Poppulo webinars are really on a roll. Interest is at an all time high and guest presenters are providing fantastic key takeaways which are practical, useful and implementable to all types of organizations. The February 2017 webinar with leadership expert Jim Shaffer on How to add measurable results and value as a strategic advisor was no different, and with over 1100 registrants, follow up questions were a plenty. Seeing as there was not enough time to answer every question during the live webinar, Jim has provided us with the answers to some of the questions that didn’t get addressed and need more elaboration. I hope you find them useful.
Q. Would you not want to have a solid business case before approaching your business leaders?
A. You could do it that way but it often requires some data gathering to build the business case. Having the leaders’ support might facilitate your data gathering that leads to the business case.
Q. My experiences: DMU’s have worked for months on a strategy/action/… and then come to communications to organize ‘something’. However, at that moment, all decisions are already made. So people have to come together to fill in some post-its, knowing nothing will change those plans. So it’s key to get involved much earlier. How does communications know what/when DMU’s are planning something?
A. There’s no one right way with this but I’ve found that asking the leaders questions that they haven’t addressed or thought about enables me to demonstrate why it’s valuable for me to participate at earlier stages. You can also point out flaws in their thinking or decision-making based on best practices. The objective is to demonstrate that you can add value and prevent mistakes when you are in the process much earlier. The questions you ask need to be hard business-related questions.
Q. Other than having insight into it, does the activity cost in the grid mentioned in the webinar have any influence on how you execute? It makes sense to make sure everything is high value/high performance, but I’m not seeing how the cost affects things.
A. Execution drives the importance and performance scores. “ABC Activity is important to helping me do my job better” (importance). “ABC Activity is meeting my expectations” (performance). When these answers are low, it’s likely an execution issue. But it could also be the wrong kind of activity.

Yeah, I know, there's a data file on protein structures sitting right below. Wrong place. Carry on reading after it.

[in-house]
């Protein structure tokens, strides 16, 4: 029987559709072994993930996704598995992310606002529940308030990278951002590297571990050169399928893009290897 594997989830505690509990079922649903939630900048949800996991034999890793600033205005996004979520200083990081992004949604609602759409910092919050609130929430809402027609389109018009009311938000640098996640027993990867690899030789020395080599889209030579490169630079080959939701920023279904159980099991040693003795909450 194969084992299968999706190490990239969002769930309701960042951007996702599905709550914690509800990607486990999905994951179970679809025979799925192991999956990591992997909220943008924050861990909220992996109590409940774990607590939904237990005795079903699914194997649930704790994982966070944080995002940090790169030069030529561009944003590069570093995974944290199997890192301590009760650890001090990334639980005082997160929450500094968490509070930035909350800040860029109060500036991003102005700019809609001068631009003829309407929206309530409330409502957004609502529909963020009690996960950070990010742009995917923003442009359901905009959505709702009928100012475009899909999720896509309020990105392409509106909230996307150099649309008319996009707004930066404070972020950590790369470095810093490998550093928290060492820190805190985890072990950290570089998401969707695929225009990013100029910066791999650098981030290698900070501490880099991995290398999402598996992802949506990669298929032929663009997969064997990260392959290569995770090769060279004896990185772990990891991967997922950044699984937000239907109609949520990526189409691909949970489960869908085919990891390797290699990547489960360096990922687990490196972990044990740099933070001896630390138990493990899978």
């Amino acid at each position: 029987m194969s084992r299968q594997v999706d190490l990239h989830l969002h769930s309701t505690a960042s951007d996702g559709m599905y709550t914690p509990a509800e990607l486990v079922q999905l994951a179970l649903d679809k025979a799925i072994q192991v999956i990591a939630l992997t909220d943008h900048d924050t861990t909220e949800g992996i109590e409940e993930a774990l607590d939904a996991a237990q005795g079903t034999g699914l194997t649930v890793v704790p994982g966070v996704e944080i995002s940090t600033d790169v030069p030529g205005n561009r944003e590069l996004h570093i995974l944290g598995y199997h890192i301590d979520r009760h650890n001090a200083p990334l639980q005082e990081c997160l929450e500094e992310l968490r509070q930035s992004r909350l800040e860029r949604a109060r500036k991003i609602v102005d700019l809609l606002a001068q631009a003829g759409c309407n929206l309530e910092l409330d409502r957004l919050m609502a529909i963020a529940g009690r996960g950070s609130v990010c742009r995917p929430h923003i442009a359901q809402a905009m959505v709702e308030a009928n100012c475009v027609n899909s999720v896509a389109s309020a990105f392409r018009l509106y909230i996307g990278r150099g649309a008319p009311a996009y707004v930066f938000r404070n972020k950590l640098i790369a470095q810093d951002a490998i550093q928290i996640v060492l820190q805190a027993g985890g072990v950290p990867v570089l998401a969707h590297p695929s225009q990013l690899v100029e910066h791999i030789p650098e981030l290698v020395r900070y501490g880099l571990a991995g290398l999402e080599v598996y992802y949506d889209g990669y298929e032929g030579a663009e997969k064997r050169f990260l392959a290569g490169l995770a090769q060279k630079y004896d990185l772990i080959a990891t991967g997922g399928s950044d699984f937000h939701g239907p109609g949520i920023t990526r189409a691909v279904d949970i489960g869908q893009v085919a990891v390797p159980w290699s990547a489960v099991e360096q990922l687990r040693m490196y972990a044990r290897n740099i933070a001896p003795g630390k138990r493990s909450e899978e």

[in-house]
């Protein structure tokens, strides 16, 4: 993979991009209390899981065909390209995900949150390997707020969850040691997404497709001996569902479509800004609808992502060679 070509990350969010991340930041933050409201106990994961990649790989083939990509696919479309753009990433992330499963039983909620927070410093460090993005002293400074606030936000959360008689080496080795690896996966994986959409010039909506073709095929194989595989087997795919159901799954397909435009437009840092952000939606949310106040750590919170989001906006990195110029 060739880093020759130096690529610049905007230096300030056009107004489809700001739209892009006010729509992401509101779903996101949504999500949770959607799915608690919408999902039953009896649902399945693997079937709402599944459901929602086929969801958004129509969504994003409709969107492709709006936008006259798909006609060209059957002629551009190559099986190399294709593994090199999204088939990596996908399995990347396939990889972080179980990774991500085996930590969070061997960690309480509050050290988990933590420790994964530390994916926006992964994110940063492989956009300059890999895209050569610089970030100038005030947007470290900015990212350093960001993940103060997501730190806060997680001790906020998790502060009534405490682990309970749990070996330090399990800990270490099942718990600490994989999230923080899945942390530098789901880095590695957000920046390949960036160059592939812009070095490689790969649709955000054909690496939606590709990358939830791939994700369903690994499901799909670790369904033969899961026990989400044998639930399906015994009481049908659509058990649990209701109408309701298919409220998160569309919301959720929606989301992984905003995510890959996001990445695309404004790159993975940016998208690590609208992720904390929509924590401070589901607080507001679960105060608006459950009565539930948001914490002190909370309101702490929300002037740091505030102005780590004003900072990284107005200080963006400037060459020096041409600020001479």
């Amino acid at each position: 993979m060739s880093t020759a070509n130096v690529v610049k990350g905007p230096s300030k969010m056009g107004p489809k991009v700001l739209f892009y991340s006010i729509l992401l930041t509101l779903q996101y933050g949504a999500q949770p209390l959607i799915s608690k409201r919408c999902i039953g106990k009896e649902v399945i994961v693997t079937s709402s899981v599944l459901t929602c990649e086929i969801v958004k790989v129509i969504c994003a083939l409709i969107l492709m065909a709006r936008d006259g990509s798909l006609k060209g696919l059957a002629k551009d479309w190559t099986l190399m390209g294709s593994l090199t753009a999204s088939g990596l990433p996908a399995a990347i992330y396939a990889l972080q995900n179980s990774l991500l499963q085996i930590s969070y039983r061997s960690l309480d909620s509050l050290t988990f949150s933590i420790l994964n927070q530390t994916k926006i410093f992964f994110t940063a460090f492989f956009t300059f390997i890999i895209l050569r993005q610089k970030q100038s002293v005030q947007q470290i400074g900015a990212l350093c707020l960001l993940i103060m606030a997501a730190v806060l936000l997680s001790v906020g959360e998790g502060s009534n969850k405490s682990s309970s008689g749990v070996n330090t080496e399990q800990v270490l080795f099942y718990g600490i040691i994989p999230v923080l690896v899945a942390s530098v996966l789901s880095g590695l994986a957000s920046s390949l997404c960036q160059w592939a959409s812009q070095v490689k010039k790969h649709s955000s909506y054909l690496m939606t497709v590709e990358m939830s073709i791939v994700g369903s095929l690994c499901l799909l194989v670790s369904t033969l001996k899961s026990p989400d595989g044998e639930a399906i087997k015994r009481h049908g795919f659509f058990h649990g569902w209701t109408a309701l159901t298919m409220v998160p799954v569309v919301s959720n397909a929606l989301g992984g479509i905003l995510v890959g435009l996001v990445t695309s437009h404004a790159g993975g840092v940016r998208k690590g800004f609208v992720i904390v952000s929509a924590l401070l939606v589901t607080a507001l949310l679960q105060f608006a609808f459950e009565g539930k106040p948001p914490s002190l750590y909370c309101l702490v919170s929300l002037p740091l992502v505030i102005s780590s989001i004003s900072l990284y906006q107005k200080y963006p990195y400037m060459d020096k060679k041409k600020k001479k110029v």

Q. Do you have an example of an initiative or campaign that does not support the business? Falls into the “Stop Doing” column.
A. Organization announcements are the most common. Many news-oriented publications don’t drive results. It doesn’t mean you don’t do them. You might shift the work out of the communication function or do them differently.
Q. How do you tackle the assistants of C-suite executives who see comms as responsible for what is really an assistant’s job?
A. The business case and value-to-cost assessment as well as an activity analysis I referred to can surface where the wrong people are doing certain kinds of work and where there would be cost savings by having lower paid people do the work.
Q. How much value do you place on employee engagement as a measure of success in internal communications?
A. Engagement only measures a condition not a positive or negative results. People who create medicines to fight hepatitis C are engaged. So are people who blow other people up. Both are engaged. The measure needs to be a results measure, not a process measure.
Q. What would be the best KPIs to show the value of Comms?
A. Effect on measures that matter, including quality, service delivery, cost, accidents, damage, etc. It’s what the organization needs to do to execute the business strategy. That’s what should be measured. Communication people too often measure communication activity but don’t know the effect communication has on the actions and results that are created. Typically, results don’t change unless work changes.